The pathway to the stars is paved with the bodies of the fallen. The slow drift from Earth into the cold void has not gone without hitch or sacrifice along the way. Greed, politics, ideology, nationalism – these and more have made the journey along the River of Heaven a hard one – and yet, perhaps, the future holds a promise. Can the scattered fragments of humanity grasp the possibilities of the Bright Age and transcend their differences to embrace their full potential?
River of Heaven is a hard science-fiction tabletop role-playing game. Set centuries in the future, the age-old tale of humanity’s intolerance, ignorance and greed threaten to sweep away the Bright Age and sink once more into darkness…
River of Heaven is a self-contained tabletop rule system and setting, written by John Ossoway and published by D101 Games. The book uses a variant of the OpenQuest rule system and you can play with just this book, dice, a few friends and something to record your characters.
You can purchase a physical book or a 247-page PDF, with a very nice cover by John Hodgson and a solid scattering of colour illustrations. The interior artwork is simple and functional, a slightly unusual style that nevertheless works.
Having come straight off the back of reading and reviewing Luther Arkwright: Roleplaying Across the Parallels, the broad structure of River of Heaven felt quite familiar. They both run off a similar percentile driven system – owing their origin to Chaosium’s Basic Roleplaying system in the distant past – and they both kick off with character generation, detail supporting character creation, and then the background material of the setting.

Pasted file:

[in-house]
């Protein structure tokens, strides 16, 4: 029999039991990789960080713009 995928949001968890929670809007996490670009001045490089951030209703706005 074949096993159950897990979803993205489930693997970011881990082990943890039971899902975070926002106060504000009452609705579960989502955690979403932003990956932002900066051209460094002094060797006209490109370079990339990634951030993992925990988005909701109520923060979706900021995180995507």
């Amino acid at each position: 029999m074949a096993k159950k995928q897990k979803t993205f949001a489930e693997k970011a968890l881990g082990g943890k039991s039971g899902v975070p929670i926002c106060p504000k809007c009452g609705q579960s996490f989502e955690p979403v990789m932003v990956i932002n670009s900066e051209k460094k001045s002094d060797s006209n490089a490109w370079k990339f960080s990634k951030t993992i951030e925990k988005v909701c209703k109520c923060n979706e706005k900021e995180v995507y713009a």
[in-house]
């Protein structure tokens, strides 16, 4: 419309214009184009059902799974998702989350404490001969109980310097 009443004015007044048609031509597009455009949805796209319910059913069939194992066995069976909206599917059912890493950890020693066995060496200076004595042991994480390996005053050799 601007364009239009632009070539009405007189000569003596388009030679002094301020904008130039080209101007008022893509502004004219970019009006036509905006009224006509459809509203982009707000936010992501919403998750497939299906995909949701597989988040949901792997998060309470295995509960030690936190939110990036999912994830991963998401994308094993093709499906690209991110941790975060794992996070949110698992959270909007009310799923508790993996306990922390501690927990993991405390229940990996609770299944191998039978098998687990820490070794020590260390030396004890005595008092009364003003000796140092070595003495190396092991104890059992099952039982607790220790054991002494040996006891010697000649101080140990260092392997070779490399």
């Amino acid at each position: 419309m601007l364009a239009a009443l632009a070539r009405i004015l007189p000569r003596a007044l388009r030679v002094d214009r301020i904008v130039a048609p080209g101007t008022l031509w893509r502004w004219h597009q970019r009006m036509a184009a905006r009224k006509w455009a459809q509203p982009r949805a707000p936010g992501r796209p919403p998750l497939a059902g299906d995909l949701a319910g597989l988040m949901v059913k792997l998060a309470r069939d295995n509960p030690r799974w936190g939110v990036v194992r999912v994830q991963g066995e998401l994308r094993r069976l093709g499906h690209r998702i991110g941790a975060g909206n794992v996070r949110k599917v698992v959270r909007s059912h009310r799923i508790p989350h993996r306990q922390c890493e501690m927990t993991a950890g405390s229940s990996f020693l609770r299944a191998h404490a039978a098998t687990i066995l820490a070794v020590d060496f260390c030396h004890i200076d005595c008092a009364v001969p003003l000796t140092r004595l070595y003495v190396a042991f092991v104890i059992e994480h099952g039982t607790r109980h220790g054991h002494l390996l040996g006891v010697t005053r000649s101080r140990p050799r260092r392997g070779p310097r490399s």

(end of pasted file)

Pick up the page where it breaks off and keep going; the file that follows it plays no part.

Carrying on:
The mechanical heart of River of Heaven springs from Newt Newport’s OpenQuest system. At a basic level, you have areas of expertise – like Deception or a skill with melee weapons – rated on a percentage scale. To complete a standard task, you roll d100 and aim to roll equal to or below. If circumstances favour you, adjust the target up. If not, drop it down. If you roll equal to or less than a tenth, you get a critical. Roll exactly 100 and you’re always going to fail – even if you have managed to train your ability to exceed one hundred.
The system has one essential design choice declared up front – keep modifiers simple. Rather than worry about lengthy calculations of small positive and negative modifiers, weight up the pros and cons, then apply a substantial one. Firing at a distant target in heavy rain at twilight? -50% to your roll. No need to sweat the small stuff, juggling a dozen modifiers only to find you end up adjusting the roll by -5%.
The other guidance that really supersedes big mods is – don’t roll the dice at all if it breaks the flow of the game. If you have an action packed situation and you know the character has a decent skill in it, why stop to worry about whether they’ll fumble? If a player character has Drive 80% and you know the bad guys don’t even have a Drive value written down, do you need to roll? Maybe you do – maybe the players want a stress-filled chase scene; but, if the roll is just to see if the character fumbles and that isn’t going to advance the story, why roll?
So, River of Heaven starts out with a little background, both in game and out – a two-page Story So Far and then various pages on what the system and setting offers, an example of play and so on – before launching into character generation.